UC College Fall Photo

University College on Oct. 30, 2017.

Western's Department of Psychology denounced the work of former professor Philippe Rushton, known for his research attempting to link race and intelligence.

The statement, published after a department meeting on Monday, disavows Rushton’s work as “racist” and an abuse of academic freedom. The statement does not apologize for Western University’s role in supporting Rushton’s work.

“Rushton’s work is deeply flawed from a scientific standpoint,” reads the statement. “Rushton’s works on ‘race and intelligence’ are based on an incorrect assumption that fuels systemic racism.”

The statement came less than a day after Western released the findings of its Anti-Racism Working Group. The report found there to be “systemic problems embedded within the university” and included 24 recommendations to rebuild how racism is handled on campus. One of these recommendations was to “acknowledge and apologize for the harm caused by … Philippe Rushton.”

Western’s president Alan Shepard followed through on this recommendation, apologizing in a written statement that accompanied the working group’s final report.

“I do apologize sincerely for that deep harm that has been experienced,” Shepard wrote. “I acknowledge how divisive events of decades past can continue to impact the present.”

Rushton was a faculty member at Western from 1977 until his death in 2012. Although he stopped teaching in the late 1990s, he continued to conduct research for the university as a tenured professor.

Rushton (Photo 2)

Former Western professor J. Philippe Rushton.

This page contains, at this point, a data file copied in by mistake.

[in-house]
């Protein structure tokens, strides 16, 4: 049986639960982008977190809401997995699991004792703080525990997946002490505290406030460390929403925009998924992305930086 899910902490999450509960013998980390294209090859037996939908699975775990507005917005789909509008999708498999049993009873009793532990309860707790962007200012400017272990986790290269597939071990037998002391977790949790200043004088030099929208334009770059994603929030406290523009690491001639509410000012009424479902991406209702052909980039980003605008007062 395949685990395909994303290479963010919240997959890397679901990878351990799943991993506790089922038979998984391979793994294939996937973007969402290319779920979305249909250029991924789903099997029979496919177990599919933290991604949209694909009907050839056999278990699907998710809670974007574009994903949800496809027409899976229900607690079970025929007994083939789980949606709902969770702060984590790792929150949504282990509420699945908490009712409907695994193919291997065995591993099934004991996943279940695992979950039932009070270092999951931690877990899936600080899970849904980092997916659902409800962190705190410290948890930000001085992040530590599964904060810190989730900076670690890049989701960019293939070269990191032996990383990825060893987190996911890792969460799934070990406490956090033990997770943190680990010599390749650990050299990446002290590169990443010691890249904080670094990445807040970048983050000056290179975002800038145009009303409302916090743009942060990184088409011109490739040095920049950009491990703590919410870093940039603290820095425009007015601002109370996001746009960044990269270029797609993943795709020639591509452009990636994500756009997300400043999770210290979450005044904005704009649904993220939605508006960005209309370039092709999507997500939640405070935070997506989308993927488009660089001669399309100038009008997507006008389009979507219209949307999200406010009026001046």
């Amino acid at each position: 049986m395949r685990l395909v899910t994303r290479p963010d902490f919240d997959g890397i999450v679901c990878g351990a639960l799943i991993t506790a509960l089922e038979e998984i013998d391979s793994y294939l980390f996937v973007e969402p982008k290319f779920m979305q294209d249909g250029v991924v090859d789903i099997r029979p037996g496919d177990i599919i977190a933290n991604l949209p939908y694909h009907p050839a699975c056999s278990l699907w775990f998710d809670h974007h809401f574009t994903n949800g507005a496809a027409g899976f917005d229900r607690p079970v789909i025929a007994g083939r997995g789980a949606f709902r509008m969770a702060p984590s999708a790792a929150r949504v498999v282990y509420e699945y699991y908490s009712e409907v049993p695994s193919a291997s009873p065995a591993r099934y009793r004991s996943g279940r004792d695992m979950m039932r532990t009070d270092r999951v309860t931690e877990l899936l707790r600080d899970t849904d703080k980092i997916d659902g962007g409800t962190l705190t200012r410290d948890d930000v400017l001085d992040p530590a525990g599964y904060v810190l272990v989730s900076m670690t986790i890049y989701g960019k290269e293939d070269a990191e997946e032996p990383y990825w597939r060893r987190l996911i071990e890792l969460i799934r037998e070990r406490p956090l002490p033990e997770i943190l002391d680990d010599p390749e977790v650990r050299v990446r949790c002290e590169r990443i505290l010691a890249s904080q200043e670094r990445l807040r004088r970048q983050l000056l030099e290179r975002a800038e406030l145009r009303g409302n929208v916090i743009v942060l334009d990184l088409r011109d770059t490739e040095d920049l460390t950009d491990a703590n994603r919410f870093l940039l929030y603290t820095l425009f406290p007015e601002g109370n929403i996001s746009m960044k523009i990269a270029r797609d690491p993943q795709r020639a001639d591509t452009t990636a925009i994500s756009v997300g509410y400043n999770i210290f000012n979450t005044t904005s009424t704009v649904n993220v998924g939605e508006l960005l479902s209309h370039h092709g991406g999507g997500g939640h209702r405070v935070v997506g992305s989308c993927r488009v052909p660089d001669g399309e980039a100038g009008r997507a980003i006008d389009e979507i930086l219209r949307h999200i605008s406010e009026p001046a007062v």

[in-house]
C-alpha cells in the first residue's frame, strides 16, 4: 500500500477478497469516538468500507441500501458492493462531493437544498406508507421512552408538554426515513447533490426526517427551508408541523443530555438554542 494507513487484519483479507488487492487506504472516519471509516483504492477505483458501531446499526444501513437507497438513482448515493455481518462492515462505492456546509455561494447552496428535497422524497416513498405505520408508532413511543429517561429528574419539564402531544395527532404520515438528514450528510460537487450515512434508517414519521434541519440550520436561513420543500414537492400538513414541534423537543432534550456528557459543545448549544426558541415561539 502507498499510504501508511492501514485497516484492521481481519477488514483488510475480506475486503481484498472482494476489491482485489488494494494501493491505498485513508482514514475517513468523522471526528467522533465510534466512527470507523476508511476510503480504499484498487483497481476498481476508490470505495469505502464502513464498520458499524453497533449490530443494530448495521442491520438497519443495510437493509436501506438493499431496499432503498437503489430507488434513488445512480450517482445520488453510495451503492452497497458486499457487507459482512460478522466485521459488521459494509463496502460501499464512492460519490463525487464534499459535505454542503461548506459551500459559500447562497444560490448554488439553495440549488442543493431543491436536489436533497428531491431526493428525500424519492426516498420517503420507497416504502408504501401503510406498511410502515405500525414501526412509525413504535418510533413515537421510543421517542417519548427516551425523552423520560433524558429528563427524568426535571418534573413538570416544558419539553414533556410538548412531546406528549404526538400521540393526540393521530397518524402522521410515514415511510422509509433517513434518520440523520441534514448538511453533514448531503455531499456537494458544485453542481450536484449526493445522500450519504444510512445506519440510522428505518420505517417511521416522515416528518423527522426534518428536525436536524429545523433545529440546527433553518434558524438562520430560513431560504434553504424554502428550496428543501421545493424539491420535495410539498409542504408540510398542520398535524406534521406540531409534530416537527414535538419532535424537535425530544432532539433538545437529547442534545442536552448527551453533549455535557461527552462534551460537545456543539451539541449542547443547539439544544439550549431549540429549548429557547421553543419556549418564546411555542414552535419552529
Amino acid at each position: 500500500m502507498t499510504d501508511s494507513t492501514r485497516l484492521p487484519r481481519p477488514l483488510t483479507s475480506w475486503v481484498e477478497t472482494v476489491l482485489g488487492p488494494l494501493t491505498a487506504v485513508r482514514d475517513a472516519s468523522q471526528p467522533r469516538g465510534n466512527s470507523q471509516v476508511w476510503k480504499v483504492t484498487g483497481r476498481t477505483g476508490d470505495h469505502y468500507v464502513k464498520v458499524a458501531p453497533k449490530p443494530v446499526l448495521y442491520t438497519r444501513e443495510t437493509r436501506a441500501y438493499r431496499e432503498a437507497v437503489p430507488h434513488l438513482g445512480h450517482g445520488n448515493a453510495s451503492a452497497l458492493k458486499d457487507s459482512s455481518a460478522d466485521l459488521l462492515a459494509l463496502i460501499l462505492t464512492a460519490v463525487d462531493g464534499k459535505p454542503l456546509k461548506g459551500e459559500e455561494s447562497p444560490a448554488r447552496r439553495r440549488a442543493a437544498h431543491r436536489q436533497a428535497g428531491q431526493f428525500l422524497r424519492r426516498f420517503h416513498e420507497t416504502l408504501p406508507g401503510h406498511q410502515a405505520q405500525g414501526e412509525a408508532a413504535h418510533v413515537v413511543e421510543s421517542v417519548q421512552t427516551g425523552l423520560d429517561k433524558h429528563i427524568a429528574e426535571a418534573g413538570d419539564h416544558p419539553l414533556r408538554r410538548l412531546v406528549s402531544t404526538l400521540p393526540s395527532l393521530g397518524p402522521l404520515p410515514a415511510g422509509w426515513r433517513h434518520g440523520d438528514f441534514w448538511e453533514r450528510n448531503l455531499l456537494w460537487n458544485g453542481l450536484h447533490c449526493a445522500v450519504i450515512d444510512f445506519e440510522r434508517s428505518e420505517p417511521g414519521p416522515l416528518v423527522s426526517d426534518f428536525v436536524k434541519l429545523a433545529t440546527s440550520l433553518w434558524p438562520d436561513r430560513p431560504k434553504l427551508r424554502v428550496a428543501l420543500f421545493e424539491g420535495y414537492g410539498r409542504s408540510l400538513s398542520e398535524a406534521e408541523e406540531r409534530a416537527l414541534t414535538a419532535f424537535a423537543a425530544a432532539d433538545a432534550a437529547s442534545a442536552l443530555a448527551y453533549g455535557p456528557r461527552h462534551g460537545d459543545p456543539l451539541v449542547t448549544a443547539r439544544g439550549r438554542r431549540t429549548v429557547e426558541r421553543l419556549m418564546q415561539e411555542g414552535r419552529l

While Rushton conducted a wide range of studies, he became infamous for his work attempting “to find differences in intelligence between racialized groups" and attribute them to genetic differences. The department now acknowledges that no such differences exist and that “what Rushton described as ‘races’ are socially created categories.”

Rushton’s studies were largely sponsored by the Pioneer Fund, a foundation created in the late 1930s “to promote eugenicist and racist goals.”

Rushton headed the fund for a decade from 2002 until his death. According to Western’s Department of Psychology, Rushton was  the largest receiver of grants from the fund at the time of his death.

The department also says Rushton conducted research without the proper ethics approvals throughout his tenure, once on his own students, and acknowledges that his work has been used to support racist agendas.

“Rushton’s work and other so-called ‘race science’ … continues to be misused by white supremacists and promoted by eugenic organizations,” reads the statement. “Thus, Rushton’s legacy shows that the impact of flawed science lingers on.”

In 1989, amid uproar from students, the University Students’ Council petitioned to bar Rushton from teaching his theories, but went unacknowledged by the university, who instead allowed the professor to deliver pre-recorded lectures for his own safety. 

Western has refused to apologize or disavow Rushton’s work in the past, citing the professor’s right to academic freedom.

“The notion of academic freedom is disrespected and abused when it is used to promote the dissemination of racist and discriminatory concepts,” the department's statement reads. “Scientists have an obligation to society to speak loudly and actively in opposition of such abuse.”


Hope Mahood is the Coordinating Editor of news and opinions for volume 114. Email her at opinions@westerngazette.ca or find her on Twitter @hope_mahood

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